Tuesday, October 28, 2014

Remembering Athy's World War I Dead - 'Still and Distant Voices'

The Great War of 1914-1918 had a profound and lasting impact on the town of Athy and its hinterland.  Research indicates that upwards of 213 men from Athy and outlying districts died in what was supposed to be ‘the war to end all wars’. It is difficult to determine the actual number of Athy men who served in the war as many joined up in England, Scotland and some as far away as Australia and Canada.  In June 1915 the Leinster Leader reported that 1600 men from Athy and its environs had enlisted and that number had increased, by how much we don’t know, before the war ended in November 1918. 

According to the 1911 census figures, the population of Athy was just over three and a half thousand people, so it is reasonable to speculate that during the 52 months of the war almost every family in the town had a son, father, relative or neighbour who was at the war front. 

William Whelan of Castledermot was the first man from South Kildare to be killed in action.  He died on the 28th August 1914 and four days later William Corcoran of Offaly Street became the first Athy man to die in battle.  Irish Guardsman Patrick Heydon of Churchtown died on the 4th of September and was buried in Villers Cotterets Wood along with 98 other officers and men of the 4th (Guards) Brigade who fought to cover the retreat of their comrades following the defeat at Mons.

Athy men fought and died in every major battle in France and Flanders and they are buried in cemeteries or remembered on monuments which are to be found all along the 400 miles of the Western Front.  Nineteen sons of South Kildare are remembered on the Menin Gate in Ypres.  Seventeen men who died at the Somme are remembered at the Thiepval Memorial, along with 70,000 others who died there between July 1915 and March 1918 and have no known grave.

Eight men are named at Tyne Cot, where those who died in the battle of Passchendaele are remembered. Five more at Loos, four at Cambrai, and two Athy men, Christopher Flynn and Andrew Pender, lie in Artillery Wood in the same cemetery as the Meath poet Francis Ledwidge.

Local man David Walsh is probably best known as a director of plays with Athy Musical and Dramatic Society and Athy Drama Group, but he also has a keen interest in the Athy men who fought in the Great War.  Over the past ten years he has visited and photographed the graves of almost all of the Athy and South Kildare casualties who lie in France or Flanders.  I’m told that at each grave or monument David left  Irish and Kildare flags with some clay from ‘the Crickeen’ in Old St. Michaels cemetery, along with a drop of Irish whiskey to remember and honour the sacrifice of these brave young men, who in the words of Tom Kettle ‘Died not for flag, nor King, nor Emperor,- But for a dream, born in a herdsman’s shed, And for the secret Scripture of the poor.’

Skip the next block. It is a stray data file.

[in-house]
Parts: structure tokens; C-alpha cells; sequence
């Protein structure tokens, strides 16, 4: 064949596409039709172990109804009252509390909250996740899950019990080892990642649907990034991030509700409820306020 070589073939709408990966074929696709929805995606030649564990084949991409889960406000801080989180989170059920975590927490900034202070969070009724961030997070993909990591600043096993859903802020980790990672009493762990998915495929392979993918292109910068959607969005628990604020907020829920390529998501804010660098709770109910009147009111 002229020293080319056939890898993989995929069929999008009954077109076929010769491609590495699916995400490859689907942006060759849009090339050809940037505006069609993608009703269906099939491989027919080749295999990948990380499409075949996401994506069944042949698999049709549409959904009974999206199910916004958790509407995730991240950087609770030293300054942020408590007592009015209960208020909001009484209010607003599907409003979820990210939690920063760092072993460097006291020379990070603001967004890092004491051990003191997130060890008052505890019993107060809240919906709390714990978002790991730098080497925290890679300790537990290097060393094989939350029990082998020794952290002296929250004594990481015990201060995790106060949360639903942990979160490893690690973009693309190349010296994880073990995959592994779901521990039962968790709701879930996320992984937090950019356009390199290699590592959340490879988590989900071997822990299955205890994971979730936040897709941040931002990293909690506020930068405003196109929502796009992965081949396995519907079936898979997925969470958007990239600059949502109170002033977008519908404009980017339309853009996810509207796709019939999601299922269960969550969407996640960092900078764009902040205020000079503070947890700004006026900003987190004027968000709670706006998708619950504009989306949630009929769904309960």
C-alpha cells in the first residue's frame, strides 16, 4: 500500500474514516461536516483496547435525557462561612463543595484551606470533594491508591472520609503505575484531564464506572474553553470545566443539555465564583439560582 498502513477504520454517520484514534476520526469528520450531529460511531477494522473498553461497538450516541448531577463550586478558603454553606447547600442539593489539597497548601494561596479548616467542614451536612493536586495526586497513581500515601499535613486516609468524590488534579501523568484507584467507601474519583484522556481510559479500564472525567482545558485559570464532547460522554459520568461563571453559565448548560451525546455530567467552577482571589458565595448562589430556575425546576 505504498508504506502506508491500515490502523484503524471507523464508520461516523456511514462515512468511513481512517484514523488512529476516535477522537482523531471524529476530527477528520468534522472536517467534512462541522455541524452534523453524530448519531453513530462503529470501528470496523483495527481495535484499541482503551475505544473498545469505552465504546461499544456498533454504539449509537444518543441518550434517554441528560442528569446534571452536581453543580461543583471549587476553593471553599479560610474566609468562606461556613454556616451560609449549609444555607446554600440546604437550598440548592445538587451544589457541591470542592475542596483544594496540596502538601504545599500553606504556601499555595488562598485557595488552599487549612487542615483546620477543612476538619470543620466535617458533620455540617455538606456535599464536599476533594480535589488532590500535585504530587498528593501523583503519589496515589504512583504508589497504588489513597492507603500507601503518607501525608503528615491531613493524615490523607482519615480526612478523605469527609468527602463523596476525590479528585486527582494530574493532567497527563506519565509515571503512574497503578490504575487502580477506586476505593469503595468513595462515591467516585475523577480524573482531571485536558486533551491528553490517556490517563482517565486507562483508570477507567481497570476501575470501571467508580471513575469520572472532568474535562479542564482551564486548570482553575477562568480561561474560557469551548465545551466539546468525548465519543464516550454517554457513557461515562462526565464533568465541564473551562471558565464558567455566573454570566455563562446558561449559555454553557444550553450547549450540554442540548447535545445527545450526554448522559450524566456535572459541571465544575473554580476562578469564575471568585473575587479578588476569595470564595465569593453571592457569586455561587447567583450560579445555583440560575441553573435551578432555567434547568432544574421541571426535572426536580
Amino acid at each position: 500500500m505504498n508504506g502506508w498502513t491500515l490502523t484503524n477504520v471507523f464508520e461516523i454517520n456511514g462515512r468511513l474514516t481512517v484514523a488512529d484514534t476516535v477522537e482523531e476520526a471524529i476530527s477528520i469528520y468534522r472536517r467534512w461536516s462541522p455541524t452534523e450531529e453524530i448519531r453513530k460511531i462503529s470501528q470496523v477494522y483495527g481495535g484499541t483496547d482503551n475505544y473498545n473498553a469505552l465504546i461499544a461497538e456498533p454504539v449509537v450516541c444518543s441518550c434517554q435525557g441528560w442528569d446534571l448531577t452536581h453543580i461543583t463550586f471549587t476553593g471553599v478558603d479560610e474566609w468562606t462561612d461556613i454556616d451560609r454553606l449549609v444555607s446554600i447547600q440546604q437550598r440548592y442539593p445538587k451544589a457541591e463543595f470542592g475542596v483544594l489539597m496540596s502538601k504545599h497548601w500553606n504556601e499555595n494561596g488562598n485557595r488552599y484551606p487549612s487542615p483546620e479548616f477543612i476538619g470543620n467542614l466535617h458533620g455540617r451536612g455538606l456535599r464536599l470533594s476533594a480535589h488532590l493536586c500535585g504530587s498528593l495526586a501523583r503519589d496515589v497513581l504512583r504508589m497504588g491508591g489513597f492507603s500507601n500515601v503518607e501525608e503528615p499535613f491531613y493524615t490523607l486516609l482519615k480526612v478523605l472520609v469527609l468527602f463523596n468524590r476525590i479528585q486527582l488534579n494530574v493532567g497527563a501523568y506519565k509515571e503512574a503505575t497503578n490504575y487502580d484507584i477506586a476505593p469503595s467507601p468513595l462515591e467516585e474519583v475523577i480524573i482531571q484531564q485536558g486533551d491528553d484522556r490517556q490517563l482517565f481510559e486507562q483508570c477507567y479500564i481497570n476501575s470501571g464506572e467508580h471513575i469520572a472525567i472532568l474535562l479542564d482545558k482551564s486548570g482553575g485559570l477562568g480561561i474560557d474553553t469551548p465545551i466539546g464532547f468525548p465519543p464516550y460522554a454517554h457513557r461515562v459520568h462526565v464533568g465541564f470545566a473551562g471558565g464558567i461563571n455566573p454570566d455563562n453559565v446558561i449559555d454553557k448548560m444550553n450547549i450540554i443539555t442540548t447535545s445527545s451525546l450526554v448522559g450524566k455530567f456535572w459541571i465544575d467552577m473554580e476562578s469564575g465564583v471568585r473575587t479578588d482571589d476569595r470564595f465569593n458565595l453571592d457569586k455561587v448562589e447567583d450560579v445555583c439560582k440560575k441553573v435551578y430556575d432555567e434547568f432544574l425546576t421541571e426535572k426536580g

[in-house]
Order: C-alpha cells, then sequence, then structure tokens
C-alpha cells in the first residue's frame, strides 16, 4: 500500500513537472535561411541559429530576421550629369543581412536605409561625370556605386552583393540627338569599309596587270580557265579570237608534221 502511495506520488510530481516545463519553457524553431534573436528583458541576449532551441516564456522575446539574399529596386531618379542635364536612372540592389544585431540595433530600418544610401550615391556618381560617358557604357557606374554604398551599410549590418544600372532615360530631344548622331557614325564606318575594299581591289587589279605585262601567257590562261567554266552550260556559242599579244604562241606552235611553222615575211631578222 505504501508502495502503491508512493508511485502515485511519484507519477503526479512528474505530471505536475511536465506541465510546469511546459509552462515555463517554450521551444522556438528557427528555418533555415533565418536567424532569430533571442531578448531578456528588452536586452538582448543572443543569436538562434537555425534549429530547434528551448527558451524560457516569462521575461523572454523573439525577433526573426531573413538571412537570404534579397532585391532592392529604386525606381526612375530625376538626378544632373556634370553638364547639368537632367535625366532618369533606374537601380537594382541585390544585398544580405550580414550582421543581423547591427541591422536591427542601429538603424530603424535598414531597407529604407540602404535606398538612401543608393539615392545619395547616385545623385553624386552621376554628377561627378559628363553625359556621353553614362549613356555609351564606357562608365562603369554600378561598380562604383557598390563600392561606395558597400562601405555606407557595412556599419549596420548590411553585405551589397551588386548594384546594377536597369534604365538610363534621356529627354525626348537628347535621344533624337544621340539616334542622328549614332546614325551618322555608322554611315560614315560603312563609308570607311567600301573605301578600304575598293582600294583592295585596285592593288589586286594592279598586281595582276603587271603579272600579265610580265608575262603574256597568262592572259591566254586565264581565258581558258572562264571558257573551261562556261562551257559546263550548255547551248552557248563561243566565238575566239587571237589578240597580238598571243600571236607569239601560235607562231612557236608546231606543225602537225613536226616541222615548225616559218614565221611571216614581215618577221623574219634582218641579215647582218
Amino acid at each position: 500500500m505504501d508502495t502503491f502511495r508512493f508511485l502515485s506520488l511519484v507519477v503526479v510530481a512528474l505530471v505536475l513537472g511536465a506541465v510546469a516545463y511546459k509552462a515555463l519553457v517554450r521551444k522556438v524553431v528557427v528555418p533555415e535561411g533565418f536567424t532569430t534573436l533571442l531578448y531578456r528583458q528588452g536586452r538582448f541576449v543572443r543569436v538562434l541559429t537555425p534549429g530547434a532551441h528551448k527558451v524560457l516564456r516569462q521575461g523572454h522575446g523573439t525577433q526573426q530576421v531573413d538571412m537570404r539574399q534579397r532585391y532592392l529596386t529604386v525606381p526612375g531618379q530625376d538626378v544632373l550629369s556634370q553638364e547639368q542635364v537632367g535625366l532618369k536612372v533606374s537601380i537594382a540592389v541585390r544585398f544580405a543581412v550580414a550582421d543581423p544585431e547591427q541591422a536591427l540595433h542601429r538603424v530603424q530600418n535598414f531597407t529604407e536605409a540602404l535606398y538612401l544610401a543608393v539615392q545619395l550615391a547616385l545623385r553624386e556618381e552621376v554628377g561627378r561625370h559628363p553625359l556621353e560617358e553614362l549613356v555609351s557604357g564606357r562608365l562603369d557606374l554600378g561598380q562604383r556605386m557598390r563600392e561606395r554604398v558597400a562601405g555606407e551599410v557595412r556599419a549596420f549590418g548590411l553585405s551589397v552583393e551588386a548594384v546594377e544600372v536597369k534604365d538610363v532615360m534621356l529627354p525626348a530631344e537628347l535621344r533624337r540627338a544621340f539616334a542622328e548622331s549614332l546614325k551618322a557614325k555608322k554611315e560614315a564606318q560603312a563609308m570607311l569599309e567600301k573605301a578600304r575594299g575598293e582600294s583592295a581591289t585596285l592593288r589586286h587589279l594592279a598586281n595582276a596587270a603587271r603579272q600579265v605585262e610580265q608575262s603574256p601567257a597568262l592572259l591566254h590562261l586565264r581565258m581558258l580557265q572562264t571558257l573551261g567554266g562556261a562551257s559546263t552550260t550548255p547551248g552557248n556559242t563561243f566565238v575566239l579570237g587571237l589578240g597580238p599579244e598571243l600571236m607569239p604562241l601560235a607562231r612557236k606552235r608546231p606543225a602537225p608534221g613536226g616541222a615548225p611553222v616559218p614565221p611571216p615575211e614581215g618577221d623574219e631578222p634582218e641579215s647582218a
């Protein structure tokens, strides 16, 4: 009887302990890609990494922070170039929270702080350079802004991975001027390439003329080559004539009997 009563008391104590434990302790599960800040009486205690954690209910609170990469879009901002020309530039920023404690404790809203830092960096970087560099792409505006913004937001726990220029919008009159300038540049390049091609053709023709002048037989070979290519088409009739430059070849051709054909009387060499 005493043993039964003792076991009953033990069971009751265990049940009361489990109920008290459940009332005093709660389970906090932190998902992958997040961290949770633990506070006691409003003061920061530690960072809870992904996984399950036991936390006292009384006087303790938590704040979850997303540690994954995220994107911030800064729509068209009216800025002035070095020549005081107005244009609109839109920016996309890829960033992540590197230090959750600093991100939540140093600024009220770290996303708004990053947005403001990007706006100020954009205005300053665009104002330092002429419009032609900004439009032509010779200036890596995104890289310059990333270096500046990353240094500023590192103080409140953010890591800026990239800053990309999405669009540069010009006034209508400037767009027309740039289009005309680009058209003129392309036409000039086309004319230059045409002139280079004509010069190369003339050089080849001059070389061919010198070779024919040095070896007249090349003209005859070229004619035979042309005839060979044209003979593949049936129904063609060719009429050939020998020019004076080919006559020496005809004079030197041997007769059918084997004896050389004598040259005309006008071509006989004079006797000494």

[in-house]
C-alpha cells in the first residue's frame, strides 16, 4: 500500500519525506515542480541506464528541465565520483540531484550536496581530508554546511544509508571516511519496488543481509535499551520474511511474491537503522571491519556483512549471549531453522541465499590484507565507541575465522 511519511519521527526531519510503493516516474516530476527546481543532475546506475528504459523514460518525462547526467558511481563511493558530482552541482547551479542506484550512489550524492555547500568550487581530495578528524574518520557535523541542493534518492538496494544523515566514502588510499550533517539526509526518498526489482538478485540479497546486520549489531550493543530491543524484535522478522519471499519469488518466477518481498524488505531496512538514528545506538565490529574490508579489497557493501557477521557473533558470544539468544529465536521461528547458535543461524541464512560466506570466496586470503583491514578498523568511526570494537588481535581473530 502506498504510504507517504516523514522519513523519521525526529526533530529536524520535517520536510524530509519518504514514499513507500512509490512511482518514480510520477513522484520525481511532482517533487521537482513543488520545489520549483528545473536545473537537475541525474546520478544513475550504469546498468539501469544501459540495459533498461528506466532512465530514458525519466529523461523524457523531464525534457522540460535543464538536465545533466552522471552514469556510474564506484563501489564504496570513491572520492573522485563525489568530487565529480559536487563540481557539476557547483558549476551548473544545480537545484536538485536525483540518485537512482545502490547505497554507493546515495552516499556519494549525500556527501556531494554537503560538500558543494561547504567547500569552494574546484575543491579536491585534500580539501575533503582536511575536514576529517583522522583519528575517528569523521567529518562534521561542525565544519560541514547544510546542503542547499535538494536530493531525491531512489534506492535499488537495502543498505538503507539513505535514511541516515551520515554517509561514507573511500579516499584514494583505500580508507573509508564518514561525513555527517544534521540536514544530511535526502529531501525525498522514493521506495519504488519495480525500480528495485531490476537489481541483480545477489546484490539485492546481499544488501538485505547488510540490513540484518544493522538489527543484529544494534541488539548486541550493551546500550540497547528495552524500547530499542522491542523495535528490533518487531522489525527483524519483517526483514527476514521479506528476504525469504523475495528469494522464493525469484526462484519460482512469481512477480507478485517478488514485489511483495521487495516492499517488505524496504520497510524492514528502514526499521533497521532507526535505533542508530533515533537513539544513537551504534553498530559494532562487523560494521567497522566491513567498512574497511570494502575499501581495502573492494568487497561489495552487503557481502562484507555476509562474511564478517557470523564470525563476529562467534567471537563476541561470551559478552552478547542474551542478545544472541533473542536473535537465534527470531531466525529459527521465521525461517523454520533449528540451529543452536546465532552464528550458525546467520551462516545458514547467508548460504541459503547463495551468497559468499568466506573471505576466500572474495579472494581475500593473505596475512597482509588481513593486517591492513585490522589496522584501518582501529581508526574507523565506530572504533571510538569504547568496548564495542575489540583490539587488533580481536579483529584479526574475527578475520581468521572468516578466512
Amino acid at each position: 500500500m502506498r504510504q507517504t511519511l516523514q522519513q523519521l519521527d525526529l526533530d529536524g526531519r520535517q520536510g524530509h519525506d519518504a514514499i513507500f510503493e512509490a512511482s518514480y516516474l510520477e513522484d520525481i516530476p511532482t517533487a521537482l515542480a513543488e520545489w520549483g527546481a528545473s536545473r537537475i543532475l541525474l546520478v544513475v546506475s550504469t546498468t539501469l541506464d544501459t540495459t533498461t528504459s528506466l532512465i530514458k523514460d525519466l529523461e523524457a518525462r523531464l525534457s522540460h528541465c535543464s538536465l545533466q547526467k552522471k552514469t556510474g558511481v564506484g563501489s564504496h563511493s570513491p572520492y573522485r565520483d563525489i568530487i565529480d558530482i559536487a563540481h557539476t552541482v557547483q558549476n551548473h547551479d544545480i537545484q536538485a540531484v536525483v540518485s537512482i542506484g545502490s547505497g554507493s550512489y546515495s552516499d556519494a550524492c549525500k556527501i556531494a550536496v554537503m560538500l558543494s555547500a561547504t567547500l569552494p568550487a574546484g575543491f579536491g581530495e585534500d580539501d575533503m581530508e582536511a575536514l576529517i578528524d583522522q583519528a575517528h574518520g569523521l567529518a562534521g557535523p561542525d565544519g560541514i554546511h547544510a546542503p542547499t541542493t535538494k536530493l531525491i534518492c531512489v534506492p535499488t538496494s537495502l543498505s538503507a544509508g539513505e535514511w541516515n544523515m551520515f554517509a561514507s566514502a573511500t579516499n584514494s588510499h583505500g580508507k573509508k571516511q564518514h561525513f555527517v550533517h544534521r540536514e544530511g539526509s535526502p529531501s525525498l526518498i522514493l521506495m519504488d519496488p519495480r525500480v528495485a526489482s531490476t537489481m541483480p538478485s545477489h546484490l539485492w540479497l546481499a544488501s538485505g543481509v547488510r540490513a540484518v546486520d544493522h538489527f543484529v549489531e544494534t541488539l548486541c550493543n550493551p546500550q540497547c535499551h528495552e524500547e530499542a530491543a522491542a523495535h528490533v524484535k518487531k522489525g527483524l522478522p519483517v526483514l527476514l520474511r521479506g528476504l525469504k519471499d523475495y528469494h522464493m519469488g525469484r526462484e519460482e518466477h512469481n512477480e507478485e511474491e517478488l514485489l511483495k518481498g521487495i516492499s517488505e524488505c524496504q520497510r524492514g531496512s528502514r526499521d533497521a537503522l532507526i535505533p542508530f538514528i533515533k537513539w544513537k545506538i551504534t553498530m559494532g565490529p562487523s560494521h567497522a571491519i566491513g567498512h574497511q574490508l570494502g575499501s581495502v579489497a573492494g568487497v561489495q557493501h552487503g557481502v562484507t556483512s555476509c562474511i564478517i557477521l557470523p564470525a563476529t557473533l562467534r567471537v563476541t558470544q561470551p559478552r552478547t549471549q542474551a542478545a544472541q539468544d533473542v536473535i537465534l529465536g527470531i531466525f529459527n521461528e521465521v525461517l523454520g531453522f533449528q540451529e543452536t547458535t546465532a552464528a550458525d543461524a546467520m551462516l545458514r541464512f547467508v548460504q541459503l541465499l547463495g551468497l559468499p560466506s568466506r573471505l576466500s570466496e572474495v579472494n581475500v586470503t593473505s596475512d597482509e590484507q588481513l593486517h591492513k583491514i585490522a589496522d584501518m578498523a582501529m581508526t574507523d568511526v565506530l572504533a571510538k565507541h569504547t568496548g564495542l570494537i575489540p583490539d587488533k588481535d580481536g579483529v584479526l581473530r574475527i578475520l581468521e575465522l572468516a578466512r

It is therefore no surprise that David brings his two passions together for a performance in the Athy Community Arts Centre on Woodstock Street, with the staging of ‘Still and Distant Voices, an oratorio for the Men of Athy’ who fell in the Great War. Written by John MacKenna, with music by Mairead O’Flynn, the oratorio was first staged in Athy’s Presbyterian Church in 1990 and now on the centenary of the start of the war it is to be revived.

For this production David has drawn on the experience of the people he has worked with in the past, as well as some new faces; Chris Fingleton, Tony Cardiff, Noel Kavanagh, Eileen Doyle and Amanda Barry from Athy Musical and Dramatic Society, Damien Walsh and Deirdre Walsh from ONE4The Road Theatre Company, Gerard O’Shea of the Moat Theatre in Naas, as well as newcomers Brian Kelly from Kilmead and Susan Walsh who recently starred in the movie ‘All About Eva’. 

The production is a poignant and moving story of the Great War as seen through the eyes of a young couple from South Kildare, a servant girl and her soldier boyfriend in the late summer of 1914.  It is a tender and beautiful story told against the backdrop of  death and destruction which one hundred years ago marked the daily lives of soldiers in that small part of a foreign land we now know as Passchendaele. 

There are just three performances, Thursday 6th, Friday 7th and Saturday 8th November at 8.00 p.m. sharp in the Arts Centre on Woodstock Street. Tickets are available from the Gem and Winkles.

If you do nothing else on remembrance weekend, go and see this show in Athy’s Art Centre.  I highly recommend it.

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